‘The Gleaners and I’ Examines Food Waste, Reuse in France
In France’s Beauce region, food waste is abundant, but with “gleaners” all around, reuse is making a comeback.
Agnès Varda wrote and directed The Gleaners and I, a documentary that came out in 2000. What is a “gleaner,” you ask? According to Merriam-Webster, “gleaning” means “to gather grain or other produce left by reapers.”
The beginning of the documentary follows gleaners gathering potatoes after the harvest is over. On a potato farm in the Beauce region of France, we’re told that the firm potatoes are sold in containers of 5.5 to 11 pounds, and these have to be a specific caliber, a specific size, “so we dump anything bigger.”
The documentary provided a few numbers: The potato harvest averages 4,500 tons per season, and 25 tons are rejected and dumped. It’s hard to tell from the film how much of those 25 tons are recovered by gleaneres. Potatoes can be rejected due to size, cuts or damaged spots. Since potatoes are a staple food, especially for the hungry, gleaning has gained a new-found popularity in the Beauce region.
People wait nearby and follow the trucks that dump the potatoes, and the children lead the way to gather them. Strangely enough, as I reread The Grapes of Wrath recently, it was eerie to see this still going on — significant amounts of food being dumped after the harvest while people nearby are hungry and malnourished.
One man that Varda follows gathers 200 to 300 pounds of large potatoes. Some people glean for an organization called Charity Meals that feeds the hungry. One of those gleaners says, “When I see all this go to waste, and that some people have nothing to eat, it’s really disgraceful.”
This man is juxtaposed with another man that the filmmaker follows back to his trailer. The man we follow to the trailer tells of losing his truck-driving job after a cop stopped him and checked the blood-alcohol content on his breath. He says, “As long as there’s welfare money left, OK, but after that… we have to beg.”
So much ground was covered here, between stories of urban gleaners, rural gleaners and Varda filming her luggage as “things gleaned” from trips, that many questions and thought-provoking subjects are raised.
We move on to the wine region, where unwanted grapes are stamped to the ground in some vineyards, discouraging people from gleaning.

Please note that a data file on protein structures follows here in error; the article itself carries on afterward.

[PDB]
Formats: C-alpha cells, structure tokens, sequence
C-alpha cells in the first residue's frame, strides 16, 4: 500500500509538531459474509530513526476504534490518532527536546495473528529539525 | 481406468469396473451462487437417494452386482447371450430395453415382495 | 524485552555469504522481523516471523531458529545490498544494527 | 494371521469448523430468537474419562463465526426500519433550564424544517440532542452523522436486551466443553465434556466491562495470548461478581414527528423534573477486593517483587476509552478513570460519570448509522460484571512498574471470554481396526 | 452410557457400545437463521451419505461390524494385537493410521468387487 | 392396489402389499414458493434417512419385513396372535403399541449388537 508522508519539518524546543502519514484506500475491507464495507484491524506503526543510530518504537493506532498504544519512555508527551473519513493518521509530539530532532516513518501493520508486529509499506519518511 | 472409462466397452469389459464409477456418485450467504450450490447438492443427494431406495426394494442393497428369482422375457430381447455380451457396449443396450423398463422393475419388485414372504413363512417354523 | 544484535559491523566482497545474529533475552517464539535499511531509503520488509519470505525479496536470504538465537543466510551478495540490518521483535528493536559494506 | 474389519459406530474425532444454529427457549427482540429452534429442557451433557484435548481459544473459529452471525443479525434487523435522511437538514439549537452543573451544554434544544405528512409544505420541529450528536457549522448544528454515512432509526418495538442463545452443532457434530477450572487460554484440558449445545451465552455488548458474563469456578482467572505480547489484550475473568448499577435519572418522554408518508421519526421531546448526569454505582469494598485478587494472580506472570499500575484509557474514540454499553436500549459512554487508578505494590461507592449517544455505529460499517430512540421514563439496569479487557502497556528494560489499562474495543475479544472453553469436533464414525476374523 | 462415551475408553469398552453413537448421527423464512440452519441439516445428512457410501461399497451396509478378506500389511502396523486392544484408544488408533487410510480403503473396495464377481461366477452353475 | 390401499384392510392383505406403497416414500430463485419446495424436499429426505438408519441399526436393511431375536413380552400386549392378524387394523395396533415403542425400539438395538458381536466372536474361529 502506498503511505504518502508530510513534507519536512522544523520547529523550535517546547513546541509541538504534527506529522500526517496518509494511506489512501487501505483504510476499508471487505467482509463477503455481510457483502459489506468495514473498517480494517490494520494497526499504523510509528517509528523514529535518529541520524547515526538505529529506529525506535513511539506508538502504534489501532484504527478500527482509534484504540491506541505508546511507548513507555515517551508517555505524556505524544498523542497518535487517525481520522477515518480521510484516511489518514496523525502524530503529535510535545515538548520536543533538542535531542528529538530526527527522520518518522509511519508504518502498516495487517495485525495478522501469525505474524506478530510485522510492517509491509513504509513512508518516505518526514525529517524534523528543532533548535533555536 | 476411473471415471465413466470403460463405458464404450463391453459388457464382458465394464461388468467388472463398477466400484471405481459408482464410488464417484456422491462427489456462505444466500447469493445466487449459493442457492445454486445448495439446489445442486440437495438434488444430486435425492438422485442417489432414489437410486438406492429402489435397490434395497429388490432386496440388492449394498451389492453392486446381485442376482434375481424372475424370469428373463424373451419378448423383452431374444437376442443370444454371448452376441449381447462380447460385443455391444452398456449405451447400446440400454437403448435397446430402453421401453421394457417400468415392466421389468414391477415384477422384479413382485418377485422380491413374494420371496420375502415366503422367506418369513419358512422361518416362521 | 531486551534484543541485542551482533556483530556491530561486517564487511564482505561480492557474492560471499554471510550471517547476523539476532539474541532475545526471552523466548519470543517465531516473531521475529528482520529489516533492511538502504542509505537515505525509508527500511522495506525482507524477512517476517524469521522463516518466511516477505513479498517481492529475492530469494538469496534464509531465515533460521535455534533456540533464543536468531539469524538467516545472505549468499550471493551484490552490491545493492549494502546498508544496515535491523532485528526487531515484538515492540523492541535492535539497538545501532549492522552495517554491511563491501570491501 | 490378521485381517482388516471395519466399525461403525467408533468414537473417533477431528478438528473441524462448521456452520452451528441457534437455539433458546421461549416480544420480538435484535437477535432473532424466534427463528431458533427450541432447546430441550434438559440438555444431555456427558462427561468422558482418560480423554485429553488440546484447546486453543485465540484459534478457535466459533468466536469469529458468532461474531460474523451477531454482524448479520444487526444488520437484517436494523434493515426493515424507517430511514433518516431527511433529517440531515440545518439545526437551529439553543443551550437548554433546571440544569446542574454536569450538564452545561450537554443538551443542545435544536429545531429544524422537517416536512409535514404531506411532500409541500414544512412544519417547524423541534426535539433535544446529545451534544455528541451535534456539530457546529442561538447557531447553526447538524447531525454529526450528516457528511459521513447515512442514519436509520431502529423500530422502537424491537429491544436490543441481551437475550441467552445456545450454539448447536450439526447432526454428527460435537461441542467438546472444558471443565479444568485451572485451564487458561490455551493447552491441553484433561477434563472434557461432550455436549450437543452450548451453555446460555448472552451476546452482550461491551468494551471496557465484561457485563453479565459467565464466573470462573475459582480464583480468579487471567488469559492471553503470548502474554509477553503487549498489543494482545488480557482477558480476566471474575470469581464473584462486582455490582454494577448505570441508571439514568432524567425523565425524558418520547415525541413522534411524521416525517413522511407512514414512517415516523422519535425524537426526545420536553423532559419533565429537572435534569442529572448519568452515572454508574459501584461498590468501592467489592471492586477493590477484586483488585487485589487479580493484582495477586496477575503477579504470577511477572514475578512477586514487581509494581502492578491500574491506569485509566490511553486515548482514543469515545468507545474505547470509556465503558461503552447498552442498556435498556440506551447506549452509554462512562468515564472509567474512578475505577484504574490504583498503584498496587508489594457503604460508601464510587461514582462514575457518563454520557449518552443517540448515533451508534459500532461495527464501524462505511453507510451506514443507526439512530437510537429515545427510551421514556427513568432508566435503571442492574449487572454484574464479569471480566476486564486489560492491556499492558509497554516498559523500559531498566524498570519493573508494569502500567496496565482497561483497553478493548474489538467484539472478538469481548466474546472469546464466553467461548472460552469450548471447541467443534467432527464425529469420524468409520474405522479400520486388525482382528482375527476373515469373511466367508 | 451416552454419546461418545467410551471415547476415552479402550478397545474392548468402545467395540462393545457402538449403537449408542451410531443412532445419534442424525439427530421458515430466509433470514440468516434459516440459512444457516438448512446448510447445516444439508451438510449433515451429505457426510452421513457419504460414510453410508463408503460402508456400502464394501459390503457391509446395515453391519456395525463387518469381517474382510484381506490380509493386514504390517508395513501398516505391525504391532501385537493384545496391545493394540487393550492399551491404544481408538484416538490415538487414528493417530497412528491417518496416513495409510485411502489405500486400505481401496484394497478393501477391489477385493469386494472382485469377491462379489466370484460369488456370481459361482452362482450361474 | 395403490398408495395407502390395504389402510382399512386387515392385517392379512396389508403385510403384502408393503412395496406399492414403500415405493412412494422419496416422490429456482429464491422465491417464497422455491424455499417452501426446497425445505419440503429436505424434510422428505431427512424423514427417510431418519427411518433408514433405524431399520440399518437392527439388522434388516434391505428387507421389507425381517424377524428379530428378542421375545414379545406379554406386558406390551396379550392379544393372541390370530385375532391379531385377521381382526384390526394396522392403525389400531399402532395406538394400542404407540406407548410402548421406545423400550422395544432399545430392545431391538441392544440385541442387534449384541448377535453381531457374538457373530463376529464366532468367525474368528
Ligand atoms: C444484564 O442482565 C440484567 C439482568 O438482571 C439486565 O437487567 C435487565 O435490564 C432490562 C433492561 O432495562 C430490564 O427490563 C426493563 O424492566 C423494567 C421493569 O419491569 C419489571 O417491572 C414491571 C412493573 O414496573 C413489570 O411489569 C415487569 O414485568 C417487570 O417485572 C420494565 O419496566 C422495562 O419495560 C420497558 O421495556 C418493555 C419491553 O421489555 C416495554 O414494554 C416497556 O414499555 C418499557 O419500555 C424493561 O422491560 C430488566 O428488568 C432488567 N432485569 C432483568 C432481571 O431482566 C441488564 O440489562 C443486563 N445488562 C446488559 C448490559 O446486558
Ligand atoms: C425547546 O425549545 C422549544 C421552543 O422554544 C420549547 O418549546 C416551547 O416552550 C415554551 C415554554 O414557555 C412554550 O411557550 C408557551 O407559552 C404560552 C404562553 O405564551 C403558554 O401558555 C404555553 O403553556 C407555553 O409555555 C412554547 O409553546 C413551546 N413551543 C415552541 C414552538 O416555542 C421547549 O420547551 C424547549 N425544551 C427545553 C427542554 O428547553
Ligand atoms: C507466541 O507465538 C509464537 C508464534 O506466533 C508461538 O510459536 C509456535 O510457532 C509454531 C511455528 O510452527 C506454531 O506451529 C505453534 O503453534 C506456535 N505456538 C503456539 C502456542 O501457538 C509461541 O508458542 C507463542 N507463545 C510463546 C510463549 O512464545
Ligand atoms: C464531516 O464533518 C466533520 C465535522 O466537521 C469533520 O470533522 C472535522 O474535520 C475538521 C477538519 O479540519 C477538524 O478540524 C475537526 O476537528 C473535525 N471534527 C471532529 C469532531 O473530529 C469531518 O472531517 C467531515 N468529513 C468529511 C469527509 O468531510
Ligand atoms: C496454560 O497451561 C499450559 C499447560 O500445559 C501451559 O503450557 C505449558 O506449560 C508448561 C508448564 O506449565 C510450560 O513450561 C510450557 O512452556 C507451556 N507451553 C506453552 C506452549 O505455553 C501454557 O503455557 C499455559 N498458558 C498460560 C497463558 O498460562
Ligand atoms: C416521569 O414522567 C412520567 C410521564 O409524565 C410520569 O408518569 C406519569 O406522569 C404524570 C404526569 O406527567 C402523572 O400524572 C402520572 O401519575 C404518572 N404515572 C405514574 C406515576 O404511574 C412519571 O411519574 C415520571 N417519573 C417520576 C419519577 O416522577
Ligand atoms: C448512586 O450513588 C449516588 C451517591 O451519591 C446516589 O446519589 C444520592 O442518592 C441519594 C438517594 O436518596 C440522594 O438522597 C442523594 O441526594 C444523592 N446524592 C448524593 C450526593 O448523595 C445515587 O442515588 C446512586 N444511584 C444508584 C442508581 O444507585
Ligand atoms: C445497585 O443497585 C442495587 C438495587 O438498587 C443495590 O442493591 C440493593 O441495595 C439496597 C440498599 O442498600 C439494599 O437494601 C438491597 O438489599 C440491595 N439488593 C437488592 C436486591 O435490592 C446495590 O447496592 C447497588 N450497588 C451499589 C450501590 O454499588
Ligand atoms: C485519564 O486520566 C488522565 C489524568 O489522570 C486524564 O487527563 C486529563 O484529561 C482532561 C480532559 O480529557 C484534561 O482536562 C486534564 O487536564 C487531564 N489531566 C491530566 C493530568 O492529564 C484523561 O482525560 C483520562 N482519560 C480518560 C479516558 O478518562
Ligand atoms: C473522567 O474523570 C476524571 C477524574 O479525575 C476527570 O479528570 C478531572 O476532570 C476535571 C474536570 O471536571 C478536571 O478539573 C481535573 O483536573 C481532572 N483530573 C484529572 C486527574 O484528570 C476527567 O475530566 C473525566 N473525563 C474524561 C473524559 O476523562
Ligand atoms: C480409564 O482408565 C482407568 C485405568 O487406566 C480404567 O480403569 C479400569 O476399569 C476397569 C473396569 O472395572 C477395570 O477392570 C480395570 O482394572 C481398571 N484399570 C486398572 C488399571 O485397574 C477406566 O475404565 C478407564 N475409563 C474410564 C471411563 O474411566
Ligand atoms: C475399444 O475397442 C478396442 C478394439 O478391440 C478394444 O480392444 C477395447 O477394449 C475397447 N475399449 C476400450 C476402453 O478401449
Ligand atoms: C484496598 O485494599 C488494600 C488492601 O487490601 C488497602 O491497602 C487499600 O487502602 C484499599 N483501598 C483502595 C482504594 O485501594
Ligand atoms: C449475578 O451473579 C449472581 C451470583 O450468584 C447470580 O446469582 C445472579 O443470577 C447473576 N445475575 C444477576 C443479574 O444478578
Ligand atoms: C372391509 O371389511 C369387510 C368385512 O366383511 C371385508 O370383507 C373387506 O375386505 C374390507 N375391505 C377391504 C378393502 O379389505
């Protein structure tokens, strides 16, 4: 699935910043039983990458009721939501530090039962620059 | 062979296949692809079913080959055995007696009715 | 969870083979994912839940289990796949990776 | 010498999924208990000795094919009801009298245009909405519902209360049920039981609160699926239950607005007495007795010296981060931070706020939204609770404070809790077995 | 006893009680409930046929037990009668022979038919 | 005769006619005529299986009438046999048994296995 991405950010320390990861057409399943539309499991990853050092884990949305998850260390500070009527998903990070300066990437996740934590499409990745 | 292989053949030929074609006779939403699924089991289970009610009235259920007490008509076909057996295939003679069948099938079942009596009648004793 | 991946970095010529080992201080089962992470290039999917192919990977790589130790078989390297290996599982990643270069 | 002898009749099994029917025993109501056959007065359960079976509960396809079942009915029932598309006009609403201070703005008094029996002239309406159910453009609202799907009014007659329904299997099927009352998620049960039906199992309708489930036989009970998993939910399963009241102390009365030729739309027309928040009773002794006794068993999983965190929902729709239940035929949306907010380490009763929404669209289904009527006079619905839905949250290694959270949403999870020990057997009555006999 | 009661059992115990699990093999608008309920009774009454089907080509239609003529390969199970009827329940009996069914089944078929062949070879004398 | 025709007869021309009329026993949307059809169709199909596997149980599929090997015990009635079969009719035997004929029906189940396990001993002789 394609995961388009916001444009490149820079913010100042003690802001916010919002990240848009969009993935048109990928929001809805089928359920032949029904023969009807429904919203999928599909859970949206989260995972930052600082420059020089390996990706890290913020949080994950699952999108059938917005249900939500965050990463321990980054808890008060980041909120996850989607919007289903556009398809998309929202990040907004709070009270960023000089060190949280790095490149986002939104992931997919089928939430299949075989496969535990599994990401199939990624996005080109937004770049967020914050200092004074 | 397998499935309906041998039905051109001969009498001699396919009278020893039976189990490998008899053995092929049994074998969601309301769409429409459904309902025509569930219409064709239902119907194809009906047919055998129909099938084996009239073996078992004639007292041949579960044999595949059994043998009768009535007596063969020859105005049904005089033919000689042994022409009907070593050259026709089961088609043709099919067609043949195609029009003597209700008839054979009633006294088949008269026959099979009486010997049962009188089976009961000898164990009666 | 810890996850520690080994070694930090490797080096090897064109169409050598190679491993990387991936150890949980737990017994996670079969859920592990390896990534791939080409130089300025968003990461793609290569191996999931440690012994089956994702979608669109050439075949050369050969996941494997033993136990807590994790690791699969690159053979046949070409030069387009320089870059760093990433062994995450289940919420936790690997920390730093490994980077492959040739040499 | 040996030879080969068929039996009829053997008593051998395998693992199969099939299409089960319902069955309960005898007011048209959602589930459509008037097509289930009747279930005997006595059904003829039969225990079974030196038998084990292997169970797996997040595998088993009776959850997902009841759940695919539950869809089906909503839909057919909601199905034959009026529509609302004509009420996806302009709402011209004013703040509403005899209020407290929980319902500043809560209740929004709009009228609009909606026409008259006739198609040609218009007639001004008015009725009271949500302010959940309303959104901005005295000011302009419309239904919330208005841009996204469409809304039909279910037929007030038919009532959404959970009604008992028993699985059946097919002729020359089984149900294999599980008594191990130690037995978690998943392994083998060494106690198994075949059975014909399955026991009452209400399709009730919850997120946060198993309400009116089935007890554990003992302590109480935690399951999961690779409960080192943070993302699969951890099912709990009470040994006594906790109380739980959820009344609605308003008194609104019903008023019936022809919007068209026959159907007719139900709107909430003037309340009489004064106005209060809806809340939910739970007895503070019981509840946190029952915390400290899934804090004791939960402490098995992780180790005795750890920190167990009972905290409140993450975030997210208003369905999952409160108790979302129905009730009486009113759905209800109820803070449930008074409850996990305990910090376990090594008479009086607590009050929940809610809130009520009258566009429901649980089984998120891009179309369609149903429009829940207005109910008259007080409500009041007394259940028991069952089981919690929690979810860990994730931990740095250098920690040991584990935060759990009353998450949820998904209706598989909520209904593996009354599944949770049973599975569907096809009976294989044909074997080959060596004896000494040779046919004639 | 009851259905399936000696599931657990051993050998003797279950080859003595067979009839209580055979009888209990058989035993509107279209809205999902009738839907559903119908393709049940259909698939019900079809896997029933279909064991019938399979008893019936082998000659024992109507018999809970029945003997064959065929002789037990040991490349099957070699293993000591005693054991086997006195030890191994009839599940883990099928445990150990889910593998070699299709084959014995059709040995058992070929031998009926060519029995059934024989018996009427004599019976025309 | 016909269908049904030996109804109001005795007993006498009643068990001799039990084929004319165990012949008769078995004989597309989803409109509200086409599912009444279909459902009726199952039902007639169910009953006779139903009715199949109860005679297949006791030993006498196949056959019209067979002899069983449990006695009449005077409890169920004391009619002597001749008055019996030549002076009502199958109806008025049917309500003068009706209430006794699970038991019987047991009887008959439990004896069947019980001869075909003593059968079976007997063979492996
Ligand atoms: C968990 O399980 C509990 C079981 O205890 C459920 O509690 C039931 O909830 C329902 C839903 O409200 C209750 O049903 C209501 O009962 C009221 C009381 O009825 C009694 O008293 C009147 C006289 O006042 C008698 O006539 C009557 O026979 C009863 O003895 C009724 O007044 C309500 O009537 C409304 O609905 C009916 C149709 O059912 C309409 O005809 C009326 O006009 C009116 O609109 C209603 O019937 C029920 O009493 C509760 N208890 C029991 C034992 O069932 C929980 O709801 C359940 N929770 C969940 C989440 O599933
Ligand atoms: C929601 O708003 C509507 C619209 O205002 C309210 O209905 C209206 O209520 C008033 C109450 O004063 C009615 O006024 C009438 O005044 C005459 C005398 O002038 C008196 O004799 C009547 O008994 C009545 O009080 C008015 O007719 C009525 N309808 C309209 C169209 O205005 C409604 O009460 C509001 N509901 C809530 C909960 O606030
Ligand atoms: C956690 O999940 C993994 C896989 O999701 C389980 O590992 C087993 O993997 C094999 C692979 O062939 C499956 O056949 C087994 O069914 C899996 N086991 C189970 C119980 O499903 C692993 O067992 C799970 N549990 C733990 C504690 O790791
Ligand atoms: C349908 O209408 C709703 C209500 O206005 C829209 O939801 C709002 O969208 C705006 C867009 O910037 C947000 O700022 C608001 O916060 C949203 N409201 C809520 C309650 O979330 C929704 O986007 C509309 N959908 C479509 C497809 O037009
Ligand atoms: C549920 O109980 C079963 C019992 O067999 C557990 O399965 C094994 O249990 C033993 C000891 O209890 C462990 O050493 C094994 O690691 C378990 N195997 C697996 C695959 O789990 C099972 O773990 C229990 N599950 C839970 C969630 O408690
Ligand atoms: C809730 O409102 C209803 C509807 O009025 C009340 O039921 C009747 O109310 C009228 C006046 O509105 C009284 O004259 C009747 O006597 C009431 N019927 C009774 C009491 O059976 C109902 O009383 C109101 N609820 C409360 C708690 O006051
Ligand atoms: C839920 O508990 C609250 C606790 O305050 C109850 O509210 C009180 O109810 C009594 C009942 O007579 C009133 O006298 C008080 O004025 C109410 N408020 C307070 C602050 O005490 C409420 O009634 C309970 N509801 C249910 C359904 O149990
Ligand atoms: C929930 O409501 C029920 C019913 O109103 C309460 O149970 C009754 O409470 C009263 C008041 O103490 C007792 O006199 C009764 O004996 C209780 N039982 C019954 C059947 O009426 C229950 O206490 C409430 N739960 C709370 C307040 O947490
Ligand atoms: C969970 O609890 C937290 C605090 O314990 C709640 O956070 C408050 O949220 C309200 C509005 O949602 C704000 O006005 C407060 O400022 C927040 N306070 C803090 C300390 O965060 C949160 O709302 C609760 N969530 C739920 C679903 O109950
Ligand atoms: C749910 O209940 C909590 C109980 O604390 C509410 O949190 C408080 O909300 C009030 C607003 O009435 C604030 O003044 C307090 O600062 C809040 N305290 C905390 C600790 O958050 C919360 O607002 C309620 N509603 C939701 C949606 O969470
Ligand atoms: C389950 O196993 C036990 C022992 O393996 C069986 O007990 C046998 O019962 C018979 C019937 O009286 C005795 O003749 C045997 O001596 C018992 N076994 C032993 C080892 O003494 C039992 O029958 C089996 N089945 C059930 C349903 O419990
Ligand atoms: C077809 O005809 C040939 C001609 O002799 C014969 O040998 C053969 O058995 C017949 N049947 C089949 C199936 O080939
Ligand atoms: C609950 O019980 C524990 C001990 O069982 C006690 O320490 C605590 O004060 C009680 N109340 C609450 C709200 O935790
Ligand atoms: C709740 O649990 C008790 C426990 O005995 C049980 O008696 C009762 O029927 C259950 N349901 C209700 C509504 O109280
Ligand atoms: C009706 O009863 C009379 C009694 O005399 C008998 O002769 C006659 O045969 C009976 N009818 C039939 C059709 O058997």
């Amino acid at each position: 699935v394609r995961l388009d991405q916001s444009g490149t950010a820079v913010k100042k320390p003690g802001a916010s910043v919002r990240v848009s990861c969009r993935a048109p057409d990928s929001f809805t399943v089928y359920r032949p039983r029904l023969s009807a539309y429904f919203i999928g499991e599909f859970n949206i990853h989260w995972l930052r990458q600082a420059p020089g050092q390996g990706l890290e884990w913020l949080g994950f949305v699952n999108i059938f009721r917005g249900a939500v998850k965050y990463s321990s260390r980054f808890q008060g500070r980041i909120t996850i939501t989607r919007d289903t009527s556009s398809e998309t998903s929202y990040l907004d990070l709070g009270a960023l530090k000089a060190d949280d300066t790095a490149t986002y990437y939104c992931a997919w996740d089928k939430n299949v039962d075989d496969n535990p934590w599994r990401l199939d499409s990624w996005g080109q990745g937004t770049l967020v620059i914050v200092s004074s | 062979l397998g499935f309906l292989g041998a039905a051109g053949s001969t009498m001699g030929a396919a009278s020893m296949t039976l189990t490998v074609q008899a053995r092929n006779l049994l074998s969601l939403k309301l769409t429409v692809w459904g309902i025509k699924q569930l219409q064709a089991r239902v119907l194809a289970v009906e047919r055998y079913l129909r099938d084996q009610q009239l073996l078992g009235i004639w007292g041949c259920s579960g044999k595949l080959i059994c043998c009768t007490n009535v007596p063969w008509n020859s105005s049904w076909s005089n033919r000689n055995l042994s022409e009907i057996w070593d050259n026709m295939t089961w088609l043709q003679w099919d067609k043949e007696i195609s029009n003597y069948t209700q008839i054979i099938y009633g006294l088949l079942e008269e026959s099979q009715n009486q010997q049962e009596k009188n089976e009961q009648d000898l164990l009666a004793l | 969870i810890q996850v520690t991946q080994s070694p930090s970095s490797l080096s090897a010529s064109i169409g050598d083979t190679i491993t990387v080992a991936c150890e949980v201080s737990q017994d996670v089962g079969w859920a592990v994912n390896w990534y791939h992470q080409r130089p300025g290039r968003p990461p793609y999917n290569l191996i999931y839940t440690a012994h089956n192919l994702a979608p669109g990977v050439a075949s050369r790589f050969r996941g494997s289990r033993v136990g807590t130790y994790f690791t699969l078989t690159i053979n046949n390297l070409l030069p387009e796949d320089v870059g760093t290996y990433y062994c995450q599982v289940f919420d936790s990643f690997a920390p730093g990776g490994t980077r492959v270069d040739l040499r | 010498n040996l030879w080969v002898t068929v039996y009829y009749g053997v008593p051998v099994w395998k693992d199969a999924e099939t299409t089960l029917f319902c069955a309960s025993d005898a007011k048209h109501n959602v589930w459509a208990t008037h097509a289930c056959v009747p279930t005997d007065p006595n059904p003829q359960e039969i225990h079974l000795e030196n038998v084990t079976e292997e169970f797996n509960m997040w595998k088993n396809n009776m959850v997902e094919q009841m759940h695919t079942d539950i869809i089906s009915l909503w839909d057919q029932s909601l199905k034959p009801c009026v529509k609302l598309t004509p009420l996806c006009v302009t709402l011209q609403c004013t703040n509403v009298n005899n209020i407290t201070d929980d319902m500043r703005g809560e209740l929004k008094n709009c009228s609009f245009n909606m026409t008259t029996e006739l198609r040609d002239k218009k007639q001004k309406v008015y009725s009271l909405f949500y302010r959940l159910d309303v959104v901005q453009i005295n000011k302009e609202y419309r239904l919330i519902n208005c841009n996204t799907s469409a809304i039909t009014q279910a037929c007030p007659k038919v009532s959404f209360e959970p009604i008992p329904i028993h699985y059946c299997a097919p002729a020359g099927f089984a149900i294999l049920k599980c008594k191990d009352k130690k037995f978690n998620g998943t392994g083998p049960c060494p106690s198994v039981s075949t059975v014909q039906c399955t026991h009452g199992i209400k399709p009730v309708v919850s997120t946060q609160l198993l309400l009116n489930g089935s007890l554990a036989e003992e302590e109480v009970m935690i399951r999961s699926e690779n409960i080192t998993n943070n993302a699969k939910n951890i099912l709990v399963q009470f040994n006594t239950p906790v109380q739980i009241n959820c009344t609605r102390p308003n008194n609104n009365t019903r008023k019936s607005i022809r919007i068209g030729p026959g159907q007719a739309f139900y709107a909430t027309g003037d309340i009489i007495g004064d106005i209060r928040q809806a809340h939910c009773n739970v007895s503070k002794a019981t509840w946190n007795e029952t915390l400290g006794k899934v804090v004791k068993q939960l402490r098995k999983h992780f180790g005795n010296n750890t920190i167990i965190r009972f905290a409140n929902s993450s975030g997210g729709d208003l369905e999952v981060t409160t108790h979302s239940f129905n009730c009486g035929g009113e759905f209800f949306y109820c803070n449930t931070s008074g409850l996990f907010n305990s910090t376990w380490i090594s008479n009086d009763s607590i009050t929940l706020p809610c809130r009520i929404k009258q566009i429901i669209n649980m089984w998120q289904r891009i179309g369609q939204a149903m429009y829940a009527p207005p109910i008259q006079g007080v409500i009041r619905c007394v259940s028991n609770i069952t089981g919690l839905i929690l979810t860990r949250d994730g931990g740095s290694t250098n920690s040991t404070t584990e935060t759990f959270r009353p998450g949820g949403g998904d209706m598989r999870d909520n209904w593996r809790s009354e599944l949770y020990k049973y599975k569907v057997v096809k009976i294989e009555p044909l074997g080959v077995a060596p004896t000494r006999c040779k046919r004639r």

“When I see all this go to waste, and that some people
have nothing to eat, it’s really disgraceful.”
Varda, who also narrates the film (the “I” in the title), offers her theory on why most people do not allow gleaning: “Anyway, half the people are stingy. They won’t allow gleaning because they don’t feel like being nice.”
A man refers to the penal code, though it’s not clear in what municipality he’s speaking of, which says gleaning is allowed from sun up to sun down, and only after the harvest is over.
Varda suggests that these dated laws don’t cover much ground anymore. She asks, “Old documents talk of the poor, the destitute, but how are we to consider those who want for nothing and glean just for fun?”
Art plays a large part in the film as well, as one found-objects artist is interviewed. Varda goes to several museums to inspect paintings that feature gleaners, such as “The Gleaners” (“Des Glaneuses“) by Jean-François Millet.
Urban gleaners show trashcans behind supermarkets and bakeries where out-of-date food is discarded. Much of the gathered food actually looks quite nice, and some of it is still well packaged. But this happens in America, too. Before he passed away, my grandfather often visited his local supermarket and gathered the food they were throwing out that day. He passed it around to neighbors, gave it to churches and shelters and let my sisters and I eat our favorite pastries. It was astounding to see how much he gathered just from one store.
We watch one man pick through discarded vegetables and fruit after a market, and the filmmaker asks about his diet. He says he eats six or seven apples a day. As we learn more about him, he reveals that he studied biology, he has a master’s degree and he lives in a shelter with a 50% illiteracy rate. At night, he teaches the shelter’s tenants how to read and write for free.
Overall, the film lacked a strong focus, but it’s worth a watch, even if you don’t make it all the way through. It is disheartening to see so much food left after a harvest, but many people (at least in France) seem to know and abide by the gleaning laws. One man who owns many acres of land lets gleaners pick after the harvest, but he has them sign in to keep track of who is on his land.
The most interesting thing I got out of The Gleaners and I were the questions. What happens here? How much food is left on the ground or dumped after a harvest? Why isn’t there a better plan for this low-to-the-ground or too-big-for-the-supermarket food?
The easy answer is that it is not cost effective for the growers, the owners of the land. As a culture that is getting further away from the earth, from growing our own food, it’s a struggle to answer these questions. The first step is to ask them, to think about them and to engage others in thinking about them.
The film didn’t strive to solve any issues involving food reuse, but instead the issues were raised in a quiet, whimsical manner. France is a fairly wealthy country compared to most, so it’s almost scary to wonder how much food is discarded in less developed farming countries.